Some Worry Colorado's Gas Boom Could Go Bust

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High prices and a push from the Bush White House to open public land to drilling fueled a natural gas boom in Colorado's Rocky Mountains in recent years. Now that prices are lower — and the state is considering strict new industry regulations — drilling has dropped off dramatically and the local economy is suffering.

Business is slow at the LHR Services and Equipment store in Parachute, Colo. The company sells all kinds of drilling safety equipment, such as gloves, harnesses and earplugs. It opened in November 2008 — about the time the slowdown began. Since the fall, drilling has dropped by more than 50 percent.

"We might have chosen just a little better time to get started here — when the rigs were all coming in instead of going away," said store manager Clint Robinson.

Challenges From Terrain, Environmentalists

The rigs are leaving because drilling in the Piceance Basin is more expensive, thanks to the geology. It's mountainous there, and it's difficult to extract gas from the tightly packed sandstone. As gas prices have gone down, companies have sent their rigs to places where it's less expensive to drill.

And there's another reason drillers say they are starting to shun Colorado: environmentalists.

Environmental groups have been warning for years that wild areas in the Colorado Rockies are at risk because of drilling. But policymakers hadn't paid much attention until recently, when Colorado voters started electing more Democrats, and Barack Obama won the presidency.

Now Colorado is set to adopt some of the strictest rules for oil and gas development in the country. They would require companies to jump through more environmental hoops to get drilling permits, adding to what drillers already consider a cumbersome process. Among the most controversial rules is one that requires drillers to consult with Colorado's Department of Wildlife to limit effects on wild plants and animals.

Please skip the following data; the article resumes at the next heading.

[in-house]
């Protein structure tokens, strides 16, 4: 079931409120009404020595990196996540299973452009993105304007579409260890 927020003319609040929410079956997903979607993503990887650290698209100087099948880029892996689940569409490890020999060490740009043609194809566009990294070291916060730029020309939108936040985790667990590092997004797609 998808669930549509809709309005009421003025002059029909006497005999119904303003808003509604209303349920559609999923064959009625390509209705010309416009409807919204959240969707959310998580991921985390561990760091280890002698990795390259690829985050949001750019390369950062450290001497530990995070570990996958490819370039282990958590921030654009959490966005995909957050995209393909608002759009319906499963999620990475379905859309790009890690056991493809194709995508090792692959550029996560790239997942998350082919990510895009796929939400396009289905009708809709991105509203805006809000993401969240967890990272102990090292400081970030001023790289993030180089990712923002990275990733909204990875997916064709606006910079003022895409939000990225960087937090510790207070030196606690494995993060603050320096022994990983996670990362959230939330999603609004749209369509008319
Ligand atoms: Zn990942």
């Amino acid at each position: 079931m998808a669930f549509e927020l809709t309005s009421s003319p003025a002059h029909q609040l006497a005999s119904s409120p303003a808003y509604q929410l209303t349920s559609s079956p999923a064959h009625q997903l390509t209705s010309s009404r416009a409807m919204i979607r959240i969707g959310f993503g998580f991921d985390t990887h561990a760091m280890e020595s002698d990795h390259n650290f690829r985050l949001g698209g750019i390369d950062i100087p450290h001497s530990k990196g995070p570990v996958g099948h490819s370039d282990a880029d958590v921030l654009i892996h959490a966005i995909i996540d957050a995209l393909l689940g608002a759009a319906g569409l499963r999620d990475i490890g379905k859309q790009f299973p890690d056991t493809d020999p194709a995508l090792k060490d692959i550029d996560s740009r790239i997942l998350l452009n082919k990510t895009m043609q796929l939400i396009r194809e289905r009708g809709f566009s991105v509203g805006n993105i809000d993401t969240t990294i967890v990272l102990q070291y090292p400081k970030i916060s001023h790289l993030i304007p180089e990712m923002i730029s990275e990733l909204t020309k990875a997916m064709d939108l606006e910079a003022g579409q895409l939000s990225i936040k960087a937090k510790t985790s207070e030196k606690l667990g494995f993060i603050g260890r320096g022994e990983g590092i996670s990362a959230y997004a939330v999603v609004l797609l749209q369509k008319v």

Drillers Threaten To Leave

"I think any additional regulations or rulemakings are going to cause the industry to stand up and fight," said Clare Bastable, conservation director for the Colorado Mountain Club.

And they have. Some companies have threatened to leave the state. Calgary-based EnCana Corp. says it's reducing the number of drilling rigs it has in the Piceance Basin from 15 to five. Recently the company set aside about $500 million to invest in drilling in the U.S.

"In making our decision on where to spend that, we chose to spend it all in Texas, Louisiana and Wyoming and none of it in Colorado, in part because of the uncertainty over the rules," said Doug Hock, spokesman for EnCana.

But Bastable is skeptical that the new rules are really having that much of an effect.

"The major factor is that natural gas prices went from $13.57 [per 1,000 cubic feet] last July to $5.29 in December," Bastable said.

'Gas Industry Is In A Conundrum'

The natural gas industry doesn't like some of the talk coming out of Washington, D.C., these days, either. The Obama administration has focused heavily on renewable energy; the industry worries that it's at the expense of natural gas.

"The gas industry is in a conundrum right now," said Porter Bennett, president and CEO of Bentek Energy. Bennett points to the Piceance Basin, where the limited number of pipelines makes it difficult to transport gas to population centers, driving down prices.

"You're not going to solve the pipeline constraints unless you invest money; but you're not going to invest money unless you can see demand. When you look at national and local policies, those tend to discourage demand," Bennett said. "So, as a producer, are you going to put money into a pipeline? I don't think so."

Still, those interviewed for this story were reluctant to call what's happening in Colorado a "bust." They describe it more as a "lull." That's because demand is expected to rise again in coming years, and that likely will push prices back up.



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